"And the after-death," I asked,—"is there no: fear of that?"
"Surely," was the reply, "it is not necessary for me to say that a fear which affects only the more ignorant on Earth is not known at all to us, and would be counted blasphemous. Moreover, as I have said, our foresight is limited to our lives on this planet. Any speculation beyond them would be purely conjectural, and our minds are repelled by the slightest taint of uncertainty. To us the conjectural and the unthinkable may be called almost the same."
"But even if you do not fear death for itself," I said, "you have hearts to break. Is there no pain when the ties of love are sundered?"
"Love and death are not foes on our planet," was the reply. "There are no tears by the bedsides of our dying. The same beneficent law which makes it so easy for us to give up life forbids us to mourn the friends we leave, or them to mourn us. With you, it is the intercourse you have had with friends that is the source of your tenderness for them. With us, it is the anticipation of the intercourse we shall enjoy which is the foundation of fondness. As our friends vanish from our future with the approach of their death, the effect on our thoughts and affections is as it would be with you if you forgot them by lapse of time. As our dying friends grow more and more indifferent to us, we, by operation of the same law of our nature, become indifferent to them, till at the last we are scarcely more than kindly and sympathetic watchers about the beds of those who regard us equally without keen emotions. So at last God gently unwinds instead of breaking the bands that bind our hearts together, and makes death as painless to the surviving as to the dying. Relations meant to produce our happiness are not the means also of torturing us, as with you. Love means joy, and that alone, to us, instead of blessing our lives for a while only to desolate them later on, compelling us to pay with a distinct and separate pang for every thrill of tenderness, exacting a tear for every smile."
"There are other partings than those of death. Are these, too, without sorrow for you?" I asked.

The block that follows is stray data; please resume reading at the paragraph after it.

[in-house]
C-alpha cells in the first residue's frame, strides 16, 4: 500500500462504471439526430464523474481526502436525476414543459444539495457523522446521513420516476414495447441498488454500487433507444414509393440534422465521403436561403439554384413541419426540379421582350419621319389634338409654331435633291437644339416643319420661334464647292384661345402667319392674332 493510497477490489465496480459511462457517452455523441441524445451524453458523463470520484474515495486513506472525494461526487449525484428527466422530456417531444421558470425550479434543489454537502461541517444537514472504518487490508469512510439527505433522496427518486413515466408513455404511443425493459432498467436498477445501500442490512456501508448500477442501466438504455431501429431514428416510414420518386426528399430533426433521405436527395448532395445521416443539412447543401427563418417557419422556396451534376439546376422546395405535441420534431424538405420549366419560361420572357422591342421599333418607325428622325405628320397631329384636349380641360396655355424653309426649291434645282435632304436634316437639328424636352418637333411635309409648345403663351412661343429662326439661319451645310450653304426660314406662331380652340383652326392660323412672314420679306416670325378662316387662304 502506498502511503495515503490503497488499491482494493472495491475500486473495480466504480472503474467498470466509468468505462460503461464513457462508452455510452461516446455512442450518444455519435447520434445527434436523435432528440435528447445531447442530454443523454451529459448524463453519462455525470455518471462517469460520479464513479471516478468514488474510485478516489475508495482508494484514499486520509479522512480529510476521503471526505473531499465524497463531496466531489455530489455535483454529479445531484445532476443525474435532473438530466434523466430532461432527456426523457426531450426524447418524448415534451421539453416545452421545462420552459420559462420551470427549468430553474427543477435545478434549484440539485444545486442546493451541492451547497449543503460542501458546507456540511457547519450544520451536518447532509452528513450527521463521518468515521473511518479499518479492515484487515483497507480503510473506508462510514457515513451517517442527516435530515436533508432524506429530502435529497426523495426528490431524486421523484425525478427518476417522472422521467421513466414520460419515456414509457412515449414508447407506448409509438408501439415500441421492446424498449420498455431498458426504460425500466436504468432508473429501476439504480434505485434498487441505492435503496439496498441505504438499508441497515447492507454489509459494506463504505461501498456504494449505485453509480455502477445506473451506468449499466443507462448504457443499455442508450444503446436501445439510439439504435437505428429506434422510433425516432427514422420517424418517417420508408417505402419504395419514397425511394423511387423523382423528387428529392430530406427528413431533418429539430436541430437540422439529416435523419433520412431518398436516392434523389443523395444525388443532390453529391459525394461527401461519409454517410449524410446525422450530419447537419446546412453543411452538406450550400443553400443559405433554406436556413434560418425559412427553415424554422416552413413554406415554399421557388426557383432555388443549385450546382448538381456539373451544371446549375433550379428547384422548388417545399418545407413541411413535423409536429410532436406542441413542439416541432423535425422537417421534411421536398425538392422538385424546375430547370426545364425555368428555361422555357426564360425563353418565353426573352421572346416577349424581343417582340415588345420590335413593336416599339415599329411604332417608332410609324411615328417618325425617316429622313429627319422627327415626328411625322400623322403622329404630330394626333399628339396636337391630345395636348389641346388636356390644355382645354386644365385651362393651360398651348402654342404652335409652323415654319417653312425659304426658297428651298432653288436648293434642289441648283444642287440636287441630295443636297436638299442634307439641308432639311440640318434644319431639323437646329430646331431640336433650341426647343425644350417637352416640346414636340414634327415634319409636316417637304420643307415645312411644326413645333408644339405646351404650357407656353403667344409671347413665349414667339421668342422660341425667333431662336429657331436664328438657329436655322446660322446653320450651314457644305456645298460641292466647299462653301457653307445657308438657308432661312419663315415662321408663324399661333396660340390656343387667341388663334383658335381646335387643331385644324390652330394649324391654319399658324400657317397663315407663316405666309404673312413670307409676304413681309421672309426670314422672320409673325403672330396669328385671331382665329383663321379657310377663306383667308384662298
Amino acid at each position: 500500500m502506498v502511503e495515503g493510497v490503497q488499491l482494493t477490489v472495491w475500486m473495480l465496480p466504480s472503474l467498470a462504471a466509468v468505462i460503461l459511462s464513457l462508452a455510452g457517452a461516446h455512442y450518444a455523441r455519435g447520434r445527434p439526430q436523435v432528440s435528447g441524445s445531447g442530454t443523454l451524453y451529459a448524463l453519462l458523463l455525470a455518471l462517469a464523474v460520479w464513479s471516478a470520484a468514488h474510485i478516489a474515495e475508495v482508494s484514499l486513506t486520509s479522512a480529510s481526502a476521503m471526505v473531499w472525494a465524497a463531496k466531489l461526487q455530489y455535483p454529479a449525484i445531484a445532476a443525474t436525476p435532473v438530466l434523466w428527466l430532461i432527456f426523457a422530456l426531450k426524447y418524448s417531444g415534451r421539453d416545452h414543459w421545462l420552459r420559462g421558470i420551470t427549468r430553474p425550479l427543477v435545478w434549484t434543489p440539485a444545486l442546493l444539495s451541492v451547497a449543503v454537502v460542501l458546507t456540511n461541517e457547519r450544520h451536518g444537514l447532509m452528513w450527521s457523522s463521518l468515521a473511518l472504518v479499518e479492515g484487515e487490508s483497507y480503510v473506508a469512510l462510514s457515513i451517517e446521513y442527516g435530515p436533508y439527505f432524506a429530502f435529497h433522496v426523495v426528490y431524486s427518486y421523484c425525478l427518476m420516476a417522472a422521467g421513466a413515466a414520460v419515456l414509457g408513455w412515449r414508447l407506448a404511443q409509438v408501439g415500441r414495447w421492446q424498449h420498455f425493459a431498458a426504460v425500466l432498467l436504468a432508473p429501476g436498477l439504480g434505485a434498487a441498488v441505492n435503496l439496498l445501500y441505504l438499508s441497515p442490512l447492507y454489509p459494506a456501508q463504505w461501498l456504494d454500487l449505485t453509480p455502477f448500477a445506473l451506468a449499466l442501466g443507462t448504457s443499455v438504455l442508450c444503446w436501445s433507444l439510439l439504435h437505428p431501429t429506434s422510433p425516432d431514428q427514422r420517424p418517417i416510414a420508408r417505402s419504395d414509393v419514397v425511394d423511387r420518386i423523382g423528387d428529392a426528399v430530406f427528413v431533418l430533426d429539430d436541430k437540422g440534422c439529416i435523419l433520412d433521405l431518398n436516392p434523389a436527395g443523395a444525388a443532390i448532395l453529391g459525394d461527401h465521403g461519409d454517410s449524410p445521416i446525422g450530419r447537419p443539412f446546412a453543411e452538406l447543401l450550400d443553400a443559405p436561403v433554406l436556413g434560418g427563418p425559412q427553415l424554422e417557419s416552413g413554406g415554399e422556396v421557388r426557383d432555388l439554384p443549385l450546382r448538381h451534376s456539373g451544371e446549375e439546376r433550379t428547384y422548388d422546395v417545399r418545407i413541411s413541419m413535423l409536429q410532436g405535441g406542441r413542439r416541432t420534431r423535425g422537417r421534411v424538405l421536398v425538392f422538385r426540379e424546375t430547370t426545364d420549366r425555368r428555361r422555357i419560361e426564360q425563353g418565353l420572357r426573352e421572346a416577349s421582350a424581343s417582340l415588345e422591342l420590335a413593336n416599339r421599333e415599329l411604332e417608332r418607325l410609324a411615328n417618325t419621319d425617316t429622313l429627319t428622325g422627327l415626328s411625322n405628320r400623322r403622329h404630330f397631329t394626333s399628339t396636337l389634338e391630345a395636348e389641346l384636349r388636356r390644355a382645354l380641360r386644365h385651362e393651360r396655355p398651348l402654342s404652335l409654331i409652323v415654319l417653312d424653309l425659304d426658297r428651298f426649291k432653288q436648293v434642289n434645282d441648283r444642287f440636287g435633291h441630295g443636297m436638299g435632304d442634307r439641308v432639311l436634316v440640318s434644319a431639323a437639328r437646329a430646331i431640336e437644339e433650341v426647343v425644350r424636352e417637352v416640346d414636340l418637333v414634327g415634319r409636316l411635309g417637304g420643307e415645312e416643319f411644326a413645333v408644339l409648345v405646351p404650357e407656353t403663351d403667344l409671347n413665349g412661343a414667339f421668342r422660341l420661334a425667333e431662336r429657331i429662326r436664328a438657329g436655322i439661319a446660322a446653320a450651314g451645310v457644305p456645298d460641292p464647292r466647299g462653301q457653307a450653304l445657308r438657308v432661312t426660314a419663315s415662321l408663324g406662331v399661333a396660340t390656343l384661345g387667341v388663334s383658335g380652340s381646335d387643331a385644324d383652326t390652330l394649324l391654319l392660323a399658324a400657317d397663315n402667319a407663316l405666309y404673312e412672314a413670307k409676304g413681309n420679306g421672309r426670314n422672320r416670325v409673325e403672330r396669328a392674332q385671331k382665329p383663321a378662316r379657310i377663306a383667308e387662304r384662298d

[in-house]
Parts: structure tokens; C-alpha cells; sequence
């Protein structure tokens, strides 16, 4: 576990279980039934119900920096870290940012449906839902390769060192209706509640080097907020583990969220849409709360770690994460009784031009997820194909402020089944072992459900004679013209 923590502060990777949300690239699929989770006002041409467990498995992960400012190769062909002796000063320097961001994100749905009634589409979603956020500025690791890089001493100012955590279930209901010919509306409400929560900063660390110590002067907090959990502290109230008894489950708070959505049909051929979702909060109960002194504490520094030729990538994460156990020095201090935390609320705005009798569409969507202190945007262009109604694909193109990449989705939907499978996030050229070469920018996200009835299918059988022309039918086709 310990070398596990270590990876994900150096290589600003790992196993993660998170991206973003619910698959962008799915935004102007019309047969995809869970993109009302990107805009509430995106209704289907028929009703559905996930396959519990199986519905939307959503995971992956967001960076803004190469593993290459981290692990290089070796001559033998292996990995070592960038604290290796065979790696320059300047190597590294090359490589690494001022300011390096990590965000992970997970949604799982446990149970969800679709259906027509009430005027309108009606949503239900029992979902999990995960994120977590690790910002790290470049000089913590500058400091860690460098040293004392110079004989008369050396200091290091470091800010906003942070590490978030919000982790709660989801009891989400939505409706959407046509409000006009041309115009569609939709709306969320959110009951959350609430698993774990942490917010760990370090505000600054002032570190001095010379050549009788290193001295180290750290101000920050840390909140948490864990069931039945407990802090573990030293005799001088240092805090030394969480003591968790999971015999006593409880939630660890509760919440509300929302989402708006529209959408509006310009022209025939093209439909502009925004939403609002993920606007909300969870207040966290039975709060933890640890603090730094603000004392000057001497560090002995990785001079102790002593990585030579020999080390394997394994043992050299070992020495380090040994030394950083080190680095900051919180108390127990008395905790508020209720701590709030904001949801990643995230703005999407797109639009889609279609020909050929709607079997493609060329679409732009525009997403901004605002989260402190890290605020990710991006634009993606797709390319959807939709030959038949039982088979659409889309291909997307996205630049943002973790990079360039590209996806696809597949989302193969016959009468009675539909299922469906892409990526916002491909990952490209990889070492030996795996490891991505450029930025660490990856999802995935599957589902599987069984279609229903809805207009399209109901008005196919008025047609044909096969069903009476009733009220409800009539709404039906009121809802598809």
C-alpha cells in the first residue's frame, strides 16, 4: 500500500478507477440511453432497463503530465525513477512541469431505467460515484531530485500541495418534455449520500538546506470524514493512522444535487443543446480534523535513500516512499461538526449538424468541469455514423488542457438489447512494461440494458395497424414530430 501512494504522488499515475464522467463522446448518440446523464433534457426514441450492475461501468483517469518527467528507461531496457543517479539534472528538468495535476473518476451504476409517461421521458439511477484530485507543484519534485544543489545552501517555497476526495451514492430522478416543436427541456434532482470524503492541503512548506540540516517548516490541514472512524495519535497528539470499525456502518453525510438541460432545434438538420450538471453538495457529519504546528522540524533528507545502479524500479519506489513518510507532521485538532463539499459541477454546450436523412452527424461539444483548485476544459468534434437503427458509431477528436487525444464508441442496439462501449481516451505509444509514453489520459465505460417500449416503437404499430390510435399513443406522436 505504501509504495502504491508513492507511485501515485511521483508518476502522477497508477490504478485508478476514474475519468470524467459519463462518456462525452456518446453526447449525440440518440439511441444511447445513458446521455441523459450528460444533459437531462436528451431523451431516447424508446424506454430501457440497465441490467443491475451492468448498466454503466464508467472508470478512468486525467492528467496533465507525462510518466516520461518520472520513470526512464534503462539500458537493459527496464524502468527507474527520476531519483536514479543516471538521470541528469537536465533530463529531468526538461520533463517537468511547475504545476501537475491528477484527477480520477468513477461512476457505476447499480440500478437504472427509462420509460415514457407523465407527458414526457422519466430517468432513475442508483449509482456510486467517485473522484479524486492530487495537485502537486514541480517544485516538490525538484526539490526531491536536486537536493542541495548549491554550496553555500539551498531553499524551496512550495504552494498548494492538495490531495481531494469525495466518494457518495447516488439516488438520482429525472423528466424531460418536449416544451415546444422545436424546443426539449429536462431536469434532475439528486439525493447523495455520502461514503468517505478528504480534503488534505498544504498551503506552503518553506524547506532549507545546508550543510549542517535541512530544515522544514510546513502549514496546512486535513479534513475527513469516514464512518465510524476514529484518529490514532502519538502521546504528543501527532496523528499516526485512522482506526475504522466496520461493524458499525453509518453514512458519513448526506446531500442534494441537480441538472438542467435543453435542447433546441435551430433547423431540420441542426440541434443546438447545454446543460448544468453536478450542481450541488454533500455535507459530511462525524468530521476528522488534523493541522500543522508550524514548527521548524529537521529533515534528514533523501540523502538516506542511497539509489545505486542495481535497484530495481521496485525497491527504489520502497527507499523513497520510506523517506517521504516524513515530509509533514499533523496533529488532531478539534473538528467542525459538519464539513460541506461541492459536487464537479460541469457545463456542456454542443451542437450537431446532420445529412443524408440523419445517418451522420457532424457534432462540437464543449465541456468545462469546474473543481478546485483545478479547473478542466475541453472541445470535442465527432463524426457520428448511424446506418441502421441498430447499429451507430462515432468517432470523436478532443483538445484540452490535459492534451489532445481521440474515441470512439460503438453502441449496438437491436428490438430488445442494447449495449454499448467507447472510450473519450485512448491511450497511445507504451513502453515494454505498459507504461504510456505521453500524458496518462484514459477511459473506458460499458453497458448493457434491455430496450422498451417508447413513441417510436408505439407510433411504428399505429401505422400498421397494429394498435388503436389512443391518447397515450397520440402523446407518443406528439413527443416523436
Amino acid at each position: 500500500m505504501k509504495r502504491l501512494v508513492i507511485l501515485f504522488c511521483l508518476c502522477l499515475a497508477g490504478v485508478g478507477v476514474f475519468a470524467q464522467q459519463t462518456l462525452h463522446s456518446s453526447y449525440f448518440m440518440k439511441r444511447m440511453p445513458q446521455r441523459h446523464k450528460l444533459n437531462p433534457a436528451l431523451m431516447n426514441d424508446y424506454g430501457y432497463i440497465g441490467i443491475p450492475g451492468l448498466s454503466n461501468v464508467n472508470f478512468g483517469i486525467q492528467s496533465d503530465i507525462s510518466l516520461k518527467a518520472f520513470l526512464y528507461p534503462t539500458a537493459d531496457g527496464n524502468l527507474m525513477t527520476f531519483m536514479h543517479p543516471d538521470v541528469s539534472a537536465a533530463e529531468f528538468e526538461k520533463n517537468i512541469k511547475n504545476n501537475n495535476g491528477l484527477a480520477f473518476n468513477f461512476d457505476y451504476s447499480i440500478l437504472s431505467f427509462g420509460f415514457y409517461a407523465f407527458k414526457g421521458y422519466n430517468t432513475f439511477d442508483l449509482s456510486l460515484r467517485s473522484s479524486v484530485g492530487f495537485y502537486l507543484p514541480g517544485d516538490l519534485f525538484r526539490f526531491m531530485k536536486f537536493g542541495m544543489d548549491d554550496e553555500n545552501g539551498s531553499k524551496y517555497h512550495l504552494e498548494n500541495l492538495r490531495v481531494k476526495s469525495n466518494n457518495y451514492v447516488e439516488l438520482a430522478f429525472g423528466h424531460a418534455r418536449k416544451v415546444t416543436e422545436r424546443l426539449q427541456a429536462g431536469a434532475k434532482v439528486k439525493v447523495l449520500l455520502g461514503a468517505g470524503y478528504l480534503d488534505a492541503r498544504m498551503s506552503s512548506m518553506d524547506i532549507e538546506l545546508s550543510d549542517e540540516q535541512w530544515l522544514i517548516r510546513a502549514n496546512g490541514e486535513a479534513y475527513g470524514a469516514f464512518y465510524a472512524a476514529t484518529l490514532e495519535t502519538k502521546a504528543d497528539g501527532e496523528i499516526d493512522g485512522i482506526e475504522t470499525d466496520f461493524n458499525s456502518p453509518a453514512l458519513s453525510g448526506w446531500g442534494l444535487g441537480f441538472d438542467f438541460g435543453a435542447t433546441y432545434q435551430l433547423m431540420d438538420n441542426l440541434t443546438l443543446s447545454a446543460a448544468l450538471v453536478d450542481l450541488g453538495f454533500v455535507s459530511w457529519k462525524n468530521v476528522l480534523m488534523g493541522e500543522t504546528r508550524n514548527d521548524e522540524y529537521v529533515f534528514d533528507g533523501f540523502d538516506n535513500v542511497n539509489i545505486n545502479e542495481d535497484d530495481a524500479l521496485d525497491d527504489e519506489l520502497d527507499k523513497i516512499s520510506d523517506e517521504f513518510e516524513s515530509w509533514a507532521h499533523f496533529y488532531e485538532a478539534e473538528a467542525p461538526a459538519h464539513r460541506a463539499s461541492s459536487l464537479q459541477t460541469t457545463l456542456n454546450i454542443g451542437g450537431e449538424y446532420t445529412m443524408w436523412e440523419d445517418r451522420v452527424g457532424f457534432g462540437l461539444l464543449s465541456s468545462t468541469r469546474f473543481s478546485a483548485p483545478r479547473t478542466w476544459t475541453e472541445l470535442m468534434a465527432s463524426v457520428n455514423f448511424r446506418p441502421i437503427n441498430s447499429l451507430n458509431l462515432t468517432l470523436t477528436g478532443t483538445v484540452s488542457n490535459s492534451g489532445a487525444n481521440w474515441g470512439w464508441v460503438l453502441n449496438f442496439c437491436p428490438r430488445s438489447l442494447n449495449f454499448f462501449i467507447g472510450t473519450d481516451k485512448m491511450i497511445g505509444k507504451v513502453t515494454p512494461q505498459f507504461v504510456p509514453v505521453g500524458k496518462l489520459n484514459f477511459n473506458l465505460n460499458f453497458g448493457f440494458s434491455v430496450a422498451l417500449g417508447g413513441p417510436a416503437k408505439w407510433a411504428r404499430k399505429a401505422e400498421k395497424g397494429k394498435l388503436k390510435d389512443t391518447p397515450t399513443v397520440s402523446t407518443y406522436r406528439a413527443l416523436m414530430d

"Assuredly," was the reply. "Can you not see that so it must needs be with beings freed by foresight from the disease of memory? All the sorrow of parting, as of dying, comes with you from the backward vision which precludes you from beholding your happiness till it is past. Suppose your life destined to be blessed by a happy friendship. If you could know it beforehand, it would be a joyous expectation, brightening the intervening years and cheering you as you traversed desolate periods. But no; not till you meet the one who is to be your friend do you know of him. Nor do you guess even then what he is to be to you, that you may embrace him at first sight. Your meeting is cold and indifferent. It is long before the fire is fairly kindled between you, and then it is already time for parting. Now, indeed, the fire burns well, but henceforth it must consume your heart. Not till they are dead or gone do you fully realize how dear your friends were and how sweet was their companionship. But we—we see our friends afar off coming to meet us, smiling already in our eyes, years before our ways meet. We greet them at first meeting, not coldly, not uncertainly, but with exultant kisses, in an ecstasy of joy. They enter at once into the full possession of hearts long warmed and lighted for them. We meet with that delirium of tenderness with which you part. And when to us at last the time of parting comes, it only means that we are to contribute to each other's happiness no longer. We are not doomed, like you, in parting, to take away with us the delight we brought our friends, leaving the ache of bereavement in its place, so that their last state is worse than their first. Parting here is like meeting with you, calm and unimpassioned. The joys of anticipation and possession are the only food of love with us, and therefore Love always wears a smiling face. With you he feeds on dead joys, past happiness, which are likewise the sustenance of sorrow. No wonder love and sorrow are so much alike on Earth. It is a common saying among us that, were it not for the spectacle of the Earth, the rest of the worlds would be unable to appreciate the goodness of God to them; and who can say that this is not the reason the piteous sight is set before us?"